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  • tim07's Profile Photo

    John Hancock Center

    by tim07 Updated Mar 7, 2010
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    This distinctive 100 storey building constructed in 1970 is a Chicago landmark. It's home to offices, shops, restaurants and apartments.

    The main reason to visit though is the observatory on the 94th floor. From here the Observatory and the open-air Skywalk give you stunning views of Chicago.

    The Observatory is open daily between 9am & 11pm. Prices can be found on the website below.

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  • Lizchiq's Profile Photo

    Best view in Chicago!

    by Lizchiq Written Oct 26, 2008

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    The John Hancock observatory and Signature Room offer among the best views in Chicago. On a clear day, the views from this skyscraper are quite breathtaking, towering over all of downtown Chicago, the Loop, the River, Navy Pier, and more. You can see many of the iconic Chicago sites from the floor-to-ceiling windows.

    I think you might have to pay to actually enter the J.H. observatory, so a nice way to get the view but avoid paying an entrance fee is to order something (appetizers, drinks) at the Signature Room, on the 95th floor of the building. That way, you can get the view and some snacks!

    I've been to the Signature Room twice. Once, it was a beautiful and clear day, but on my second visit, it was quite foggy. On a foggy day, it's just not quite the same...

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  • MatthewMetcalfe's Profile Photo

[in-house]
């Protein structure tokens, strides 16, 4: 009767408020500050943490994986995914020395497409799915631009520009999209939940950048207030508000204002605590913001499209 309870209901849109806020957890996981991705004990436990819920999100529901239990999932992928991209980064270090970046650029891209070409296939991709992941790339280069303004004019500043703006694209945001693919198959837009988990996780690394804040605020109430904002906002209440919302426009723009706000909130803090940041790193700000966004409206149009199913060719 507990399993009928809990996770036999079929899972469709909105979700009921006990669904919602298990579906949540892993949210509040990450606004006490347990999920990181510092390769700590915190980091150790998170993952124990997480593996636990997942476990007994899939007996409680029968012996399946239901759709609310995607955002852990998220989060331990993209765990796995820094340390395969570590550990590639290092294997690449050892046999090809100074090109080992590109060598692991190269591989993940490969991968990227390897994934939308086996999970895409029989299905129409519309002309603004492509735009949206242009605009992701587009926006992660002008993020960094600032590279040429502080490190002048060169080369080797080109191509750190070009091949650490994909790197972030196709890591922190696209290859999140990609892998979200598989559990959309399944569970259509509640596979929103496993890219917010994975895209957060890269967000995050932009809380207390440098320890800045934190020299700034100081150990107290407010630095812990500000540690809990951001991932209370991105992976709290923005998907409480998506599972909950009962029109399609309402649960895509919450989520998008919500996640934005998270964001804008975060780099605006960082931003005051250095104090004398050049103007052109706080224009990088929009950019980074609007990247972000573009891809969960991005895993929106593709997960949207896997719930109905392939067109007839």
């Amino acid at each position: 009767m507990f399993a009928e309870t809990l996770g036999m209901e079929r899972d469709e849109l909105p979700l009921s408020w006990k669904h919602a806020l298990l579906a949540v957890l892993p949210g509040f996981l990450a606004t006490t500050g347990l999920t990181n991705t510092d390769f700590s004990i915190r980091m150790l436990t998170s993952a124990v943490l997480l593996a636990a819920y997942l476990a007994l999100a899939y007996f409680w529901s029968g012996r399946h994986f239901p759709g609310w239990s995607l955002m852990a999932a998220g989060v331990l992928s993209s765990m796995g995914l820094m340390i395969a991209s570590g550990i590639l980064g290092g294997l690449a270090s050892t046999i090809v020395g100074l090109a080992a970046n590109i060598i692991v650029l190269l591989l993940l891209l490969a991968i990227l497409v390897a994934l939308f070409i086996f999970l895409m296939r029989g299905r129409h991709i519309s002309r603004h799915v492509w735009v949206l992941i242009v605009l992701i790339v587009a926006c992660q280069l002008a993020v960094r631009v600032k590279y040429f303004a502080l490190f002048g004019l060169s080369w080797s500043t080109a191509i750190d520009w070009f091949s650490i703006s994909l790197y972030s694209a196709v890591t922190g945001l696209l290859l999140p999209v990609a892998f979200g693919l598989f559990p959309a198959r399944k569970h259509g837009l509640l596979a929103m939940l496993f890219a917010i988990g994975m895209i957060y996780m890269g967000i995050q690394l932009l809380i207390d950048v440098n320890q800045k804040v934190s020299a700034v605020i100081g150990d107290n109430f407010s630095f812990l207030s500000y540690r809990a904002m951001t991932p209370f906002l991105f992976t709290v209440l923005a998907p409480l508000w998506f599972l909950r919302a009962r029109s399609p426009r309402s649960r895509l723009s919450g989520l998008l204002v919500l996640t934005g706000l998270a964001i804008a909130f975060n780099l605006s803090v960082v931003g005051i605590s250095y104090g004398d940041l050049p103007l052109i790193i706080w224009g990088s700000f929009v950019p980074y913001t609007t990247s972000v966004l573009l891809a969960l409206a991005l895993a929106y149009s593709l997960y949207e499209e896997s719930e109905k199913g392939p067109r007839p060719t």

Hancock Observatory: 360 Degree Views of Chicago

    by MatthewMetcalfe Written Oct 22, 2008

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    The Sears Tower is on the top Right.
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    The John Hancock building is located North of the Chicago river. At the top is the Hancock Observatory that gives outstanding 360 degree views of the city. The skywalk is located 94 stories up and is open air. Although it's open air there is no chance of falling, rails and screens are in place to prevent that. Should it be cold outside, you can opt to skip the skywalk part and still enjoy the 360 degree views from inside. There are lots of signs inside that point out landmarks and let you know a little about the history of what you are looking at.

    It was a great quick stop on our touring and really gave an excellent aerial view of Chicago.

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  • Jefie's Profile Photo

    For a great view of downtown Chicago